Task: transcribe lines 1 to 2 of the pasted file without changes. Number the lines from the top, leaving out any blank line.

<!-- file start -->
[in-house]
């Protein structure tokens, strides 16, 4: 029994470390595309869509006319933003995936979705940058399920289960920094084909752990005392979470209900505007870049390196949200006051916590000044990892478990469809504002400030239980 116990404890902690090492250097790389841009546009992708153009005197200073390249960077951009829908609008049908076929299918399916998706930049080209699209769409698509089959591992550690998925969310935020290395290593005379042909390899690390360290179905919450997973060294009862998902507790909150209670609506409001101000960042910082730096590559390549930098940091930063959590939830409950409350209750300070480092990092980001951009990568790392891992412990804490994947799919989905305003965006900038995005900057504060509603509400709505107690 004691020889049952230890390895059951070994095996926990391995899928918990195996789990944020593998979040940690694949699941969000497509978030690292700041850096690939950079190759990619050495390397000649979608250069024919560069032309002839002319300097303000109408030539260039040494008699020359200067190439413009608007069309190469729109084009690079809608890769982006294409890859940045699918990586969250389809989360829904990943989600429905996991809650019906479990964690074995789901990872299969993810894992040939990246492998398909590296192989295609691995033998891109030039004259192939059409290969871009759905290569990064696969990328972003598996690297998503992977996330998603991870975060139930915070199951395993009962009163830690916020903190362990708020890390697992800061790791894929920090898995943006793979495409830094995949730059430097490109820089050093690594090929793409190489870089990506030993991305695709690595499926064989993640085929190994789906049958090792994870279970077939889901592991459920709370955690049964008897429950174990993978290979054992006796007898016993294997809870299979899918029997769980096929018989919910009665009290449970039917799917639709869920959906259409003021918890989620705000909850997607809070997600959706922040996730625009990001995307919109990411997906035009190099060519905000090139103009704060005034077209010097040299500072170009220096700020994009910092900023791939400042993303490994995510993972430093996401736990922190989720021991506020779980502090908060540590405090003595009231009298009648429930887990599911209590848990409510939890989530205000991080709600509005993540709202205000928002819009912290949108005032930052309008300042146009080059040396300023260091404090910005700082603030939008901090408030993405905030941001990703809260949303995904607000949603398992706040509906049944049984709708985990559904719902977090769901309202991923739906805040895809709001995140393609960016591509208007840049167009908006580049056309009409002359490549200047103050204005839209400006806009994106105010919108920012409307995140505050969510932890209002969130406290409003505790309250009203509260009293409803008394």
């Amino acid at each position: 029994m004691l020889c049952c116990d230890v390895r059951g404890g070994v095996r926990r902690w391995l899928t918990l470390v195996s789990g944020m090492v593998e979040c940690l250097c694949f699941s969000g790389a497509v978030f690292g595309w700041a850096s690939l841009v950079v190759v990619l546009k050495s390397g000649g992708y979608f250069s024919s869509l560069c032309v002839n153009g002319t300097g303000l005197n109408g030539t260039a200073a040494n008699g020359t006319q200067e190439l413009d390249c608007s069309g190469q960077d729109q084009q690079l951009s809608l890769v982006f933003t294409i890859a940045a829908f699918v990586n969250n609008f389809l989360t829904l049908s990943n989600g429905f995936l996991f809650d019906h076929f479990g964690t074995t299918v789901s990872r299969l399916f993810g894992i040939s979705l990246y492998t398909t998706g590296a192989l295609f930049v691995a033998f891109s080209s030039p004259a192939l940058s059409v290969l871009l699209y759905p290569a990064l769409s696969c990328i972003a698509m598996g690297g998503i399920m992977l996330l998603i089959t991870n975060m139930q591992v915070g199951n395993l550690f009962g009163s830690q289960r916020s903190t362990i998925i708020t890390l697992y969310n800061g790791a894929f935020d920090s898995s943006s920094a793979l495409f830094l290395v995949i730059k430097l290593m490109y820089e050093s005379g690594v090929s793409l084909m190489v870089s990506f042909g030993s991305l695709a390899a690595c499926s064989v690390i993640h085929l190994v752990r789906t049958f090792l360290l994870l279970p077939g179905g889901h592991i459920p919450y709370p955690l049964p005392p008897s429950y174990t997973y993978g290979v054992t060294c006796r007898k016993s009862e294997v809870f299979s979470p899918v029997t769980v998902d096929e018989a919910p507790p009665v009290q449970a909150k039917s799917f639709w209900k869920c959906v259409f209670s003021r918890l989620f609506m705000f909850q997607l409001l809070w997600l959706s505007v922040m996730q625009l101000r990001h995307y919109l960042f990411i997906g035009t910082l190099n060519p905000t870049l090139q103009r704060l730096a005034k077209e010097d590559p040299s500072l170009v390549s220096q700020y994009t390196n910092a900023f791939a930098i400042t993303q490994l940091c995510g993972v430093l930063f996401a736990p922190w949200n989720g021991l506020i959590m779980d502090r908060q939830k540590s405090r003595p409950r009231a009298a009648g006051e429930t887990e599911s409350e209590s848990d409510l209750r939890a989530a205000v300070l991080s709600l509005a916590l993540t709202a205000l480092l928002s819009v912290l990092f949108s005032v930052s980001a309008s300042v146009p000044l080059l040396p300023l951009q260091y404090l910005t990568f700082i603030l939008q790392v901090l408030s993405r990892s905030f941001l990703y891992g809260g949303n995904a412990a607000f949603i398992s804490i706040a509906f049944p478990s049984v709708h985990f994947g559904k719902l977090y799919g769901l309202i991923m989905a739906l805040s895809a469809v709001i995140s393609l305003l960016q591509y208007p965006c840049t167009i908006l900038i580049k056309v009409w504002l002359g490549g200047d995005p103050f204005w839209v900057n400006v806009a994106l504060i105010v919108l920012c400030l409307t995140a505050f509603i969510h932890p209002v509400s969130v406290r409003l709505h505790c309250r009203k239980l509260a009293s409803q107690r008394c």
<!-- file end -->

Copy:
[in-house]
């Protein structure tokens, strides 16, 4: 029994470390595309869509006319933003995936979705940058399920289960920094084909752990005392979470209900505007870049390196949200006051916590000044990892478990469809504002400030239980 116990404890902690090492250097790389841009546009992708153009005197200073390249960077951009829908609008049908076929299918399916998706930049080209699209769409698509089959591992550690998925969310935020290395290593005379042909390899690390360290179905919450997973060294009862998902507790909150209670609506409001101000960042910082730096590559390549930098940091930063959590939830409950409350209750300070480092990092980001951009990568790392891992412990804490994947799919989905305003965006900038995005900057504060509603509400709505107690 004691020889049952230890390895059951070994095996926990391995899928918990195996789990944020593998979040940690694949699941969000497509978030690292700041850096690939950079190759990619050495390397000649979608250069024919560069032309002839002319300097303000109408030539260039040494008699020359200067190439413009608007069309190469729109084009690079809608890769982006294409890859940045699918990586969250389809989360829904990943989600429905996991809650019906479990964690074995789901990872299969993810894992040939990246492998398909590296192989295609691995033998891109030039004259192939059409290969871009759905290569990064696969990328972003598996690297998503992977996330998603991870975060139930915070199951395993009962009163830690916020903190362990708020890390697992800061790791894929920090898995943006793979495409830094995949730059430097490109820089050093690594090929793409190489870089990506030993991305695709690595499926064989993640085929190994789906049958090792994870279970077939889901592991459920709370955690049964008897429950174990993978290979054992006796007898016993294997809870299979899918029997769980096929018989919910009665009290449970039917799917639709869920959906259409003021918890989620705000909850997607809070997600959706922040996730625009990001995307919109990411997906035009190099060519905000090139103009704060005034077209010097040299500072170009220096700020994009910092900023791939400042993303490994995510993972430093996401736990922190989720021991506020779980502090908060540590405090003595009231009298009648429930887990599911209590848990409510939890989530205000991080709600509005993540709202205000928002819009912290949108005032930052309008300042146009080059040396300023260091404090910005700082603030939008901090408030993405905030941001990703809260949303995904607000949603398992706040509906049944049984709708985990559904719902977090769901309202991923739906805040895809709001995140393609960016591509208007840049167009908006580049056309009409002359490549200047103050204005839209400006806009994106105010919108920012409307995140505050969510932890209002969130406290409003505790309250009203509260009293409803008394």